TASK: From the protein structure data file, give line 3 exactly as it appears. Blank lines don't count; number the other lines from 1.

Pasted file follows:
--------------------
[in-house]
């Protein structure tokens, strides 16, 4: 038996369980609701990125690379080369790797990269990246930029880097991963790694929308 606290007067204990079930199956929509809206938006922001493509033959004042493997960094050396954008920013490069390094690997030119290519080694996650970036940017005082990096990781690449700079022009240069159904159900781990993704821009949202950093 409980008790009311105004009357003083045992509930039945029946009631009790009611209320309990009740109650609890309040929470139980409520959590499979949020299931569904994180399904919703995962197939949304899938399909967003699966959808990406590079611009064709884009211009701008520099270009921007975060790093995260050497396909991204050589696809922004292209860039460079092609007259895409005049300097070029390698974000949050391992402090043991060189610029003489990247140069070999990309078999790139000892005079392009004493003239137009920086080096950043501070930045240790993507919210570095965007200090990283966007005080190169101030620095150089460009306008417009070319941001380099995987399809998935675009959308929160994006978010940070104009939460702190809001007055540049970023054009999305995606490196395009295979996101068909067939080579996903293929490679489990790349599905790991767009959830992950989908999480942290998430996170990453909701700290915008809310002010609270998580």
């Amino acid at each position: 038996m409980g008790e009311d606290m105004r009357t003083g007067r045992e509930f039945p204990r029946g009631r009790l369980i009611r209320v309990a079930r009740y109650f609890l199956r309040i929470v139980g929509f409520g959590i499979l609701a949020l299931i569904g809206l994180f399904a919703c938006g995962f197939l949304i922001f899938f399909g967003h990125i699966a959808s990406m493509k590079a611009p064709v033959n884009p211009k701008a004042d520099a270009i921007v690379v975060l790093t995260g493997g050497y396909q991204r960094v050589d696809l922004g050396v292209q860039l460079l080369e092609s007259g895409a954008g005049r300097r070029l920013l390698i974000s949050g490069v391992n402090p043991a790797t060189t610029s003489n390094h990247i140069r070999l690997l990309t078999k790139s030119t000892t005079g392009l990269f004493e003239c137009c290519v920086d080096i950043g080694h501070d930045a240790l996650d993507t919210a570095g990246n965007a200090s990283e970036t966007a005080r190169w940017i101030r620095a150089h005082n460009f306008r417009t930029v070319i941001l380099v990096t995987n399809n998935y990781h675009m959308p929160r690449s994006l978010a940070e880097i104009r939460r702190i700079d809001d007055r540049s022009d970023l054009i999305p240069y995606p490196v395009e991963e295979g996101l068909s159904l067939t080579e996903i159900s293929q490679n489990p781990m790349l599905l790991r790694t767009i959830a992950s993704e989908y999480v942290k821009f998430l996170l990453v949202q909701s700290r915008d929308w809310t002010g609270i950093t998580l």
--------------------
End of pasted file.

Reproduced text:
């Amino acid at each position: 038996m409980g008790e009311d606290m105004r009357t003083g007067r045992e509930f039945p204990r029946g009631r009790l369980i009611r209320v309990a079930r009740y109650f609890l199956r309040i929470v139980g929509f409520g959590i499979l609701a949020l299931i569904g809206l994180f399904a919703c938006g995962f197939l949304i922001f899938f399909g967003h990125i699966a959808s990406m493509k590079a611009p064709v033959n884009p211009k701008a004042d520099a270009i921007v690379v975060l790093t995260g493997g050497y396909q991204r960094v050589d696809l922004g050396v292209q860039l460079l080369e092609s007259g895409a954008g005049r300097r070029l920013l390698i974000s949050g490069v391992n402090p043991a790797t060189t610029s003489n390094h990247i140069r070999l690997l990309t078999k790139s030119t000892t005079g392009l990269f004493e003239c137009c290519v920086d080096i950043g080694h501070d930045a240790l996650d993507t919210a570095g990246n965007a200090s990283e970036t966007a005080r190169w940017i101030r620095a150089h005082n460009f306008r417009t930029v070319i941001l380099v990096t995987n399809n998935y990781h675009m959308p929160r690449s994006l978010a940070e880097i104009r939460r702190i700079d809001d007055r540049s022009d970023l054009i999305p240069y995606p490196v395009e991963e295979g996101l068909s159904l067939t080579e996903i159900s293929q490679n489990p781990m790349l599905l790991r790694t767009i959830a992950s993704e989908y999480v942290k821009f998430l996170l990453v949202q909701s700290r915008d929308w809310t002010g609270i950093t998580l």